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Saint Patrick and Saint Patrick's Day

Updated on December 1, 2016

St Patrick in Stained Glass

"Saint Patrick stained glass window from Cathedral of Christ the Light, Oakland, CA." Taken on February 3, 2009 Author: 'Sicarr' This file is licensed under the Creative Commons Attribution 2.0 Generic license by Sicarr who has not endorsed my item
"Saint Patrick stained glass window from Cathedral of Christ the Light, Oakland, CA." Taken on February 3, 2009 Author: 'Sicarr' This file is licensed under the Creative Commons Attribution 2.0 Generic license by Sicarr who has not endorsed my item

What do we know about Saint Patrick?

Since the 8th century, Patrick has been known as the patron saint of Ireland, but he was not born on 'the Emerald Isle'. He was born in Britain, probably in or around 387 AD. He gives his birthplace as 'Banna Venta Berniae', but this has not been definitely identified. Whilst checking the Internet, I have seen the following suggestions: Birdoswald in Cumbria, Barnstable in Devon, Banwen in Wales, Kilpatrick in Scotland and even Boulogne-sur-Mer in France. However, it seems most likely that he was born and living in Britain during the Roman occupation of Britain, so he could be termed a Romano-Briton.

According to 'New Advent' (Roman Catholic), Patrick 'had for his parents Calphurnius and Conchessa. The former belonged to a Roman family of high rank and held the office of decurio in Gaul or Britain. Conchessa was a near relative of the great patron of Gaul, St. Martin of Tours. Kilpatrick still retains many memorials of Saint Patrick, and frequent pilgrimages continued far into the Middle Ages to perpetuate there the fame of his sanctity and miracles.'
http://www.newadvent.org/cathen/11554a.htm

Kilpatrick, near Dumbarton, in Scotland, is very close to the Roman Antonine Wall, and I have read that Patrick's father was a Roman official there, but this wall was only in use from the 140s until the 160s, when Hadrian's wall again marked the most northerly reaches of the Roman Empire.

Letters

Two of Patrick's letters still exist. They are written in Latin and are considered genuine (the 'Confessio' and the 'Epistola' to Coroticus). From these, particularly the latter, historians have gained an idea of Patrick's life story. He seems to have come from a Christian family, with his father, Calpornius, being a deacon and his grandfather, Potitus, a priest but he writes that 'I did not, indeed, know the true God; and I was taken into captivity in Ireland with many thousands of people, according to our deserts, for quite drawn away from God, we did not keep his precepts, nor were we obedient to our priests who used to remind us of our salvation'. 

Patrick's Youth

Patrick probably spent his youth somewhere in 'England' (it was not then known as England, since this was before the arrival of the Angles and Saxons) but, at the age of about 16, he was captured at his family's farm or villa and enslaved by raiders from Ireland, who took him back home with them. After about 6 years of slavery, praying, and working as a herdsman, he managed to get to a ship and escape back to England ~ and to his family. Patrick found God and eventually became a Bishop in the Christian Church ~ and he returned to Ireland to work in the North and West of the isle. He felt a calling. Indeed, he wrote that he, literally, heard himself being called, in a vision : "We appeal to you, holy boy, to come and walk among us again". There were no monasteries in Ireland at this time and it is not known whether he had connections with any church in that country.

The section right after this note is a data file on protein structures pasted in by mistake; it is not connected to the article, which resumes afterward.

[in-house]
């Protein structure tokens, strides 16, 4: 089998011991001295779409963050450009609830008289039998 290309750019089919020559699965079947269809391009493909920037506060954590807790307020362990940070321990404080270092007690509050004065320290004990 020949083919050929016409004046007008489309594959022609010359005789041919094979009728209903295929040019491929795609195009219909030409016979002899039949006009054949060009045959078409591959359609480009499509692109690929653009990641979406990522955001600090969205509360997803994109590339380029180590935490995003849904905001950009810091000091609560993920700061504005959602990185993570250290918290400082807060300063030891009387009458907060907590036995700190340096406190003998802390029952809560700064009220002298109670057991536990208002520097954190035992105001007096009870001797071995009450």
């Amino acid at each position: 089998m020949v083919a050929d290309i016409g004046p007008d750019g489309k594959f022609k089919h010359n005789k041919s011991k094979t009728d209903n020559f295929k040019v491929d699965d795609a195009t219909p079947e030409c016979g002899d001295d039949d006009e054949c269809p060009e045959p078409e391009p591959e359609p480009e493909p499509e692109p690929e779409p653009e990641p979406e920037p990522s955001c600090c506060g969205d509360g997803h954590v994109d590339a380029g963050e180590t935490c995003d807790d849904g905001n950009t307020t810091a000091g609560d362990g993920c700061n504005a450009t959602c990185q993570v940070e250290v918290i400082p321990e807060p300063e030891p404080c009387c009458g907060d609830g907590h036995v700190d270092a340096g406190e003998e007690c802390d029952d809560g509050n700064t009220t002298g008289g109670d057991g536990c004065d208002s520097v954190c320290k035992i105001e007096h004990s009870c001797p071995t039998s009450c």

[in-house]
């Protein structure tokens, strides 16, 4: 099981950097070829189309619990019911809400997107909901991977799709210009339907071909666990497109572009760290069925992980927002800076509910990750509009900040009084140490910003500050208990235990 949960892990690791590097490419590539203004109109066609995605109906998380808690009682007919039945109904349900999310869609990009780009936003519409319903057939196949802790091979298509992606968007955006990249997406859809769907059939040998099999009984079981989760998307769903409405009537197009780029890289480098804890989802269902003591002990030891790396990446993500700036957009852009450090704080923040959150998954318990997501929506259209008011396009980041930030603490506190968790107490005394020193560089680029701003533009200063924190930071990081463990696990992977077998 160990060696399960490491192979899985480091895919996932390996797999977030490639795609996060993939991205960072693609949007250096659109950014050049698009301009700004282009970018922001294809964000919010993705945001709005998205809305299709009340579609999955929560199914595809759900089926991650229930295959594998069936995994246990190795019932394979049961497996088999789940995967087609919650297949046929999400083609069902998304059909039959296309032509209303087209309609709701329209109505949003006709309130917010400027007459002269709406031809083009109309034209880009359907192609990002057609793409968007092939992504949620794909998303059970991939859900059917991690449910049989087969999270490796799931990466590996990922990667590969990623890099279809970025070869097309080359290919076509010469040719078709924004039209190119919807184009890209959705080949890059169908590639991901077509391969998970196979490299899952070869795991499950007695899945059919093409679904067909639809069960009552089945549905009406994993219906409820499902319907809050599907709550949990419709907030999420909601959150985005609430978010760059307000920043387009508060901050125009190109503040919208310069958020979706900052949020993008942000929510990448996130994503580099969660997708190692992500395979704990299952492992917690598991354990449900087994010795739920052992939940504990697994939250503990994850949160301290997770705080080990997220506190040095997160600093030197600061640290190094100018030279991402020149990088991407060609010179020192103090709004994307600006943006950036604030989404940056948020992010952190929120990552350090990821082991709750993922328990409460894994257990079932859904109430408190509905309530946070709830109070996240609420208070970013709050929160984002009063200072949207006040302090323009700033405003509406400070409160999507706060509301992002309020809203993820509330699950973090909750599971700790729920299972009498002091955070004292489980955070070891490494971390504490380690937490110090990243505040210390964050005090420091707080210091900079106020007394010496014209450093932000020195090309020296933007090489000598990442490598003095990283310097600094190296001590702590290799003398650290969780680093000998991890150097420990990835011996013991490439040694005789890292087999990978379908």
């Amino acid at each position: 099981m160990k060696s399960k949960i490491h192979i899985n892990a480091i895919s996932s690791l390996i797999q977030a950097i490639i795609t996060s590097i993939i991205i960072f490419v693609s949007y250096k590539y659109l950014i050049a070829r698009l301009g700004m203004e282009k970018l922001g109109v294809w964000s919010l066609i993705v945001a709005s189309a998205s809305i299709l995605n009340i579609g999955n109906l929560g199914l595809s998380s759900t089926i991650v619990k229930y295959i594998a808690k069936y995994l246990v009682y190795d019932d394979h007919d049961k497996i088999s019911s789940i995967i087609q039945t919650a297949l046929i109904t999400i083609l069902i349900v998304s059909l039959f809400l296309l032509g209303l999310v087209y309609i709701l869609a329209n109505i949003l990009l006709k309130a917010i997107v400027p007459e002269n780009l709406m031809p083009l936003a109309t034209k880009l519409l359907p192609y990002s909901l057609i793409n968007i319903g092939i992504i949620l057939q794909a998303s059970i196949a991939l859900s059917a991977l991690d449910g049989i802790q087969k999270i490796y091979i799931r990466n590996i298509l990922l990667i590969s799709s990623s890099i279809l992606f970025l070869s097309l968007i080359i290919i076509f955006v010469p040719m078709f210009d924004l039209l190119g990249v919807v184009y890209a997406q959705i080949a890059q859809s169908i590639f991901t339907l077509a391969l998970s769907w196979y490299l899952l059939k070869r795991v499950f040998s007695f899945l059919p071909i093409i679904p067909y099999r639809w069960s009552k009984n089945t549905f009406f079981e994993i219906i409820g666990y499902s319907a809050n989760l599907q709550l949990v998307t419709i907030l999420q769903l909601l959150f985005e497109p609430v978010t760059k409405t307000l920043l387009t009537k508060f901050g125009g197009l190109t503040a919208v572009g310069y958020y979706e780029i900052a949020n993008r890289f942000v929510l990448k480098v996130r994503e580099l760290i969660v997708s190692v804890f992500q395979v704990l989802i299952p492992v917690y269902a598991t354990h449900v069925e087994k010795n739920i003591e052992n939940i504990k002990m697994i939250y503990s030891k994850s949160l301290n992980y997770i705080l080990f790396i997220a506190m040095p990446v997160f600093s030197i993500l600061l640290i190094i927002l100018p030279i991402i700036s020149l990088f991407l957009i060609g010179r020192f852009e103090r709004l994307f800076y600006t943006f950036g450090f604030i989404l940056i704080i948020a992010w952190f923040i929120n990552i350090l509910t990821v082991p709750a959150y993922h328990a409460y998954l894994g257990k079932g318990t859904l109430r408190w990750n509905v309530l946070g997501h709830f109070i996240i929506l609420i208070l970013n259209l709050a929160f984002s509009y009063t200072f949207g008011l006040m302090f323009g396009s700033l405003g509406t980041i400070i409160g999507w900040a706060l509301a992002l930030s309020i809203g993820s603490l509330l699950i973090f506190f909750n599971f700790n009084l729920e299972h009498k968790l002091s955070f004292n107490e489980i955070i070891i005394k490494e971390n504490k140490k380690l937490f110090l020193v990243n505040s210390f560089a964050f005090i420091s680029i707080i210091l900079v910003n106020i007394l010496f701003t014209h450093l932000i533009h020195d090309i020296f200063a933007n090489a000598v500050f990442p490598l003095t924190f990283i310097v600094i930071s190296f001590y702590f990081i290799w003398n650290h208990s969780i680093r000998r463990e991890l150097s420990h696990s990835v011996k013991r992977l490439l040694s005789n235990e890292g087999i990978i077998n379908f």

Patrick's Writing

In the 'Declaration' he writes about being put on trial, following accusations made by Christians, which are not clear, but which seem to concern money ~ since he states that he refused to accept certain payments and that he returned certain gifts. He indicates that he baptised thousands of new Christians, ordained many priests and converted women who became nuns.

He writes: "I boldly declare that my conscience does not reproach me here or hereafter. God is my witness that I have not lied in the statements I have made ..... I testify in truth and in joy of heart, before God and His holy angels, that I never had any motive, except the Gospel and His promises, for ever returning to that nation from whom on a former occasion I with difficulty escaped."

The 'Epistola' is an open letter to Coroticus telling him that Patrick has excommunicated him, for taking some of his Christian converts into slavery.
Being, alone in a foreign land left Patr

Death of Patrick

Patrick may have died in or around 461 AD, but dates decades earler and later have also been suggested. The 17th March ~ his Saints Day ~ is the assumed date of death. Legends and stories have become intertwined with assumed facts to give us a Saint Patrick 'mythology ~ including the idea that Ireland is without snakes because St Patrick banished them.

From: St. Patrick's Day Facts: Shamrocks, Snakes, and a Saint (National Geographic Daily News)

Quotes

Until the 1970s, St. Patrick's Day in Ireland was a minor religious holiday. ... "St. Patrick's Day was basically invented in America by Irish-Americans," Freeman said. [Classics professor Philip Freeman of Luther College in Iowa]